One thing to note is the camera does not have any built in ND filters – I’m told that due to the resolution of 4K in such a small form factor, putting the appropriate ND filters of the right quality is near impossible in a camera of that size. However the camera has a small sensor and so if you’ve been used to Super 35mm or DSLR then the camera will feel poor in low light compared to what you are used to with big sensors. So this means you are more likely to add gain when shooting and too much light will rarely be a problem.
Using Auto Gain…
When I spoke to JVC prior to receiving the camera their advice was to shoot with auto gain enabled. This is counter intuitive to me and not something I’d ordinarily do in HD as it increases visible noise and in my experience degrades the image. But I was assured that this camcorder handles the gain very well and that the increased noise is not ‘ugly’ so that’s what I did.
While I was shooting, the camera would auto set the gain level between 0db and +18db. This left me feeling somewhat at the mercy of the camera but I took the advice and we’ll see how the images look when I edit the piece, the pictures certainly looked noise free on the LCD but I’ll publish my scrutinised findings when I return from Dublin.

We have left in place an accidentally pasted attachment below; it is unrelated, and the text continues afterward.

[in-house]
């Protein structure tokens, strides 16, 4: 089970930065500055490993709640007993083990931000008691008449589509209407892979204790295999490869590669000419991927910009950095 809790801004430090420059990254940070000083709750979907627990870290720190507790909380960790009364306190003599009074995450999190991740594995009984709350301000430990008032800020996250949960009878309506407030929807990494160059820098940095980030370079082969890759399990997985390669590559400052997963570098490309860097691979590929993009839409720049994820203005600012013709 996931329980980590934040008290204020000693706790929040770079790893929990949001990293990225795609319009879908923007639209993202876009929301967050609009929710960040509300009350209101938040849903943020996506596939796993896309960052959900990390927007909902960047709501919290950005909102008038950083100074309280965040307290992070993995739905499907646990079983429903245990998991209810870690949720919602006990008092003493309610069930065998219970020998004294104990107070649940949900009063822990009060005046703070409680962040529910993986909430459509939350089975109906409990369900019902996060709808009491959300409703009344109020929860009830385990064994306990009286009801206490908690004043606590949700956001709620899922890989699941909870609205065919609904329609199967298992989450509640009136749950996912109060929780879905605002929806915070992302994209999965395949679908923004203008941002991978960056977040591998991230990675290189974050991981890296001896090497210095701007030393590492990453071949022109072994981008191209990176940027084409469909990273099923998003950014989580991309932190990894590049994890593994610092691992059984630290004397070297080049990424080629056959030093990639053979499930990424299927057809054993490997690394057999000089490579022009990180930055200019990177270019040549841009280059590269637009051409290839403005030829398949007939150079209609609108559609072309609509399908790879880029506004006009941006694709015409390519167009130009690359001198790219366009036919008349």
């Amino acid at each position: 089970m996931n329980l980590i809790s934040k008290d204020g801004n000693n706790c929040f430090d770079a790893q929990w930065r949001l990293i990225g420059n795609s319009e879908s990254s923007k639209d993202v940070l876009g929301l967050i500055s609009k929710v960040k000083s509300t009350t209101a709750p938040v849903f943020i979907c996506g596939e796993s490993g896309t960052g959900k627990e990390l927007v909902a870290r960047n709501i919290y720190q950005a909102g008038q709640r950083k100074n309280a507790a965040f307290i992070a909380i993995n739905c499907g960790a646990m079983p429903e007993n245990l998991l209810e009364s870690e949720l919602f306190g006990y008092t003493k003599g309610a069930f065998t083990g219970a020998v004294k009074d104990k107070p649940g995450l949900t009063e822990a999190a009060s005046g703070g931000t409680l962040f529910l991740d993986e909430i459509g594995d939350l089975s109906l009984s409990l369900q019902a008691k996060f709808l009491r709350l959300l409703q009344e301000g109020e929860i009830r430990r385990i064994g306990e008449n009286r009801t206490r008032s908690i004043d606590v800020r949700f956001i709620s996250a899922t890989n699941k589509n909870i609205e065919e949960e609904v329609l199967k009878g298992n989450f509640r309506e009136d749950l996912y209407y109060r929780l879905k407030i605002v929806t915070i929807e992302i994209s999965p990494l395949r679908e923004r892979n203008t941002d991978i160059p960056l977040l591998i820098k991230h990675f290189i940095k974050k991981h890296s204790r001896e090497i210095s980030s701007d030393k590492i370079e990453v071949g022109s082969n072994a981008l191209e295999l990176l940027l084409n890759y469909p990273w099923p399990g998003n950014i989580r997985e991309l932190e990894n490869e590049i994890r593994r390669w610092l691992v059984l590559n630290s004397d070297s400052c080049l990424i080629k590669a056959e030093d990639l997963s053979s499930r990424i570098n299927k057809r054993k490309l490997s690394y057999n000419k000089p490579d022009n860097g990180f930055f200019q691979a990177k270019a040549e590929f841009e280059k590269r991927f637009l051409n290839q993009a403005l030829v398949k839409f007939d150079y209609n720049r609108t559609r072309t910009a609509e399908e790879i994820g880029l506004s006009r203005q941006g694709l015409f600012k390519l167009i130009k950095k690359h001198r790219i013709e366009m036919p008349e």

The Menu is driven entirely by the touch screen with some familiar hard switches on the lens chassis. The camera has a 10x optical zoom with a traditional zoom rocker that is variable speed controlled on the handle side of the camcorder.
To manually control shutter and Iris you have to press the corresponding button and then adjust using the ADJ wheel. To change from manual to auto focus there is a hard switch. Gain and WB are selected via traditional hard switches and there is an additional WB set button on the front of the camera.
Media and mini HDMI outage located under the LCD Screen. The camera takes 4 SDXC cards (class 10m or above are essential – any slower and the data will simply not write to the cards).
There are 4 mini HDMI outputs that will allow you to connect to a 4K monitor – but since most of us don’t have such a screen, you can take a down-converted 1080P signal out from HDMI A for monitoring – this also means you can use an HD monitor or and EVF with the camera when shooting to take advantage of a larger screen when focusing.